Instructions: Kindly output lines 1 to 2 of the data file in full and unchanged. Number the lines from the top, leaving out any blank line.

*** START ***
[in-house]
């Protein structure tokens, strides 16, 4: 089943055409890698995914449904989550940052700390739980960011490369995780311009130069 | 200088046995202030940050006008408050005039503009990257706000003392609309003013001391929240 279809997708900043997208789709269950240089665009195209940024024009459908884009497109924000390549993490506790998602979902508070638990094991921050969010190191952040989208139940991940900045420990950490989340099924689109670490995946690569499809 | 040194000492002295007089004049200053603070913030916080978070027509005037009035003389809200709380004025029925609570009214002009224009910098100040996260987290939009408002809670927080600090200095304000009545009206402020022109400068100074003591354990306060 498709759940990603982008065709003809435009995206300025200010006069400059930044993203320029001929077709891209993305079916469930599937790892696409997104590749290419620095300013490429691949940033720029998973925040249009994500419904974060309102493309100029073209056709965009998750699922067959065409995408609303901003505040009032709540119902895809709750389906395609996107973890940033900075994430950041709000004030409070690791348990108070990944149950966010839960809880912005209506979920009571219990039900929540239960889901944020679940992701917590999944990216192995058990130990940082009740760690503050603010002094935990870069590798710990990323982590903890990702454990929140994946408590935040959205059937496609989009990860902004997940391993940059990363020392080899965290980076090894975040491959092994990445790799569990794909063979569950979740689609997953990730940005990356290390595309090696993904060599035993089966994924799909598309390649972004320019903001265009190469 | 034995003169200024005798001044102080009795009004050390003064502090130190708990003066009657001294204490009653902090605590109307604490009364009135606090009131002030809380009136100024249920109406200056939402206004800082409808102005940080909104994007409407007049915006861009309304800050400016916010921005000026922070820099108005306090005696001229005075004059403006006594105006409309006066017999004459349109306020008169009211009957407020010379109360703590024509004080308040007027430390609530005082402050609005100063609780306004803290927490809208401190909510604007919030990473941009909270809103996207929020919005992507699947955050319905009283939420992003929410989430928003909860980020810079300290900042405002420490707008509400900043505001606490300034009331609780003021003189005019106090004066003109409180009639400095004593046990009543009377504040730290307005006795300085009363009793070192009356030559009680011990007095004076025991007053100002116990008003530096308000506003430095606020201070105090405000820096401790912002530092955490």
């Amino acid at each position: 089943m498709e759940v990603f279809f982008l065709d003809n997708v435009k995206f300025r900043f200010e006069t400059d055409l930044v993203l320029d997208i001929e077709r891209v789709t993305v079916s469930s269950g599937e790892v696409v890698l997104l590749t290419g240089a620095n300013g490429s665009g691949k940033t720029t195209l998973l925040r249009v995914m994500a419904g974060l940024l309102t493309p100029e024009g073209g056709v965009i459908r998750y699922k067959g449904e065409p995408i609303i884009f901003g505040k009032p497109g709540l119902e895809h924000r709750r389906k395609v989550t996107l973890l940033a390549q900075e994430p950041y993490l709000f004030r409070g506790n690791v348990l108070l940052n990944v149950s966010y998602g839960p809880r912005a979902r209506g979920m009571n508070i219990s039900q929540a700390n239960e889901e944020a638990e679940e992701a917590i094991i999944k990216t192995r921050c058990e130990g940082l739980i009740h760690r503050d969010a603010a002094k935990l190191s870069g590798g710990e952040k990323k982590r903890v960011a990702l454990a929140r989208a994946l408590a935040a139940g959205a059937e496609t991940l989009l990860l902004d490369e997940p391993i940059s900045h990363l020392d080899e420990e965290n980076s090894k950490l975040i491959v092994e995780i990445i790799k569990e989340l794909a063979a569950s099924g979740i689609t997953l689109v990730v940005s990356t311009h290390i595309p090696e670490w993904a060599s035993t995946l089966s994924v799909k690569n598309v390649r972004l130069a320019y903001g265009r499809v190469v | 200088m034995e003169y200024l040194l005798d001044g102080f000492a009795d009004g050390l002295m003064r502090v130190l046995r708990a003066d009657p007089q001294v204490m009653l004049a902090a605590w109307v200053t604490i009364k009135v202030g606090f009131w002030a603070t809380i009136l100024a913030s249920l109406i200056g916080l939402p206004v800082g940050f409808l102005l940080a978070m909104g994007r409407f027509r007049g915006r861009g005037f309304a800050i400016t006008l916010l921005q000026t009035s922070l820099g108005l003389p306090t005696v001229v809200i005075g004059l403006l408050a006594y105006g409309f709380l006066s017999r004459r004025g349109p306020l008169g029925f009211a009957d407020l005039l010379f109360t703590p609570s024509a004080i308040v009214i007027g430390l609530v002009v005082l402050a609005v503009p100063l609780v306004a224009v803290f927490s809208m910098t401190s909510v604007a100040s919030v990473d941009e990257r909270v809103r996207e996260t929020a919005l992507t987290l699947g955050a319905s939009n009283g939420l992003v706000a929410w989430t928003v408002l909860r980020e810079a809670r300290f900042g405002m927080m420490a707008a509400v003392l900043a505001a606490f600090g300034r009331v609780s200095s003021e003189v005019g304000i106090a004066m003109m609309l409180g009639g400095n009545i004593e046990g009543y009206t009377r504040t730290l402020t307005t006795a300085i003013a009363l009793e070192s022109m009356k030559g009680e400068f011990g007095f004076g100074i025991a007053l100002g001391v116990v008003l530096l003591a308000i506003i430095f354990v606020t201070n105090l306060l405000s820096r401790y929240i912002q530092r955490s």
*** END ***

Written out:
[in-house]
């Protein structure tokens, strides 16, 4: 089943055409890698995914449904989550940052700390739980960011490369995780311009130069 | 200088046995202030940050006008408050005039503009990257706000003392609309003013001391929240 279809997708900043997208789709269950240089665009195209940024024009459908884009497109924000390549993490506790998602979902508070638990094991921050969010190191952040989208139940991940900045420990950490989340099924689109670490995946690569499809 | 040194000492002295007089004049200053603070913030916080978070027509005037009035003389809200709380004025029925609570009214002009224009910098100040996260987290939009408002809670927080600090200095304000009545009206402020022109400068100074003591354990306060 498709759940990603982008065709003809435009995206300025200010006069400059930044993203320029001929077709891209993305079916469930599937790892696409997104590749290419620095300013490429691949940033720029998973925040249009994500419904974060309102493309100029073209056709965009998750699922067959065409995408609303901003505040009032709540119902895809709750389906395609996107973890940033900075994430950041709000004030409070690791348990108070990944149950966010839960809880912005209506979920009571219990039900929540239960889901944020679940992701917590999944990216192995058990130990940082009740760690503050603010002094935990870069590798710990990323982590903890990702454990929140994946408590935040959205059937496609989009990860902004997940391993940059990363020392080899965290980076090894975040491959092994990445790799569990794909063979569950979740689609997953990730940005990356290390595309090696993904060599035993089966994924799909598309390649972004320019903001265009190469 | 034995003169200024005798001044102080009795009004050390003064502090130190708990003066009657001294204490009653902090605590109307604490009364009135606090009131002030809380009136100024249920109406200056939402206004800082409808102005940080909104994007409407007049915006861009309304800050400016916010921005000026922070820099108005306090005696001229005075004059403006006594105006409309006066017999004459349109306020008169009211009957407020010379109360703590024509004080308040007027430390609530005082402050609005100063609780306004803290927490809208401190909510604007919030990473941009909270809103996207929020919005992507699947955050319905009283939420992003929410989430928003909860980020810079300290900042405002420490707008509400900043505001606490300034009331609780003021003189005019106090004066003109409180009639400095004593046990009543009377504040730290307005006795300085009363009793070192009356030559009680011990007095004076025991007053100002116990008003530096308000506003430095606020201070105090405000820096401790912002530092955490």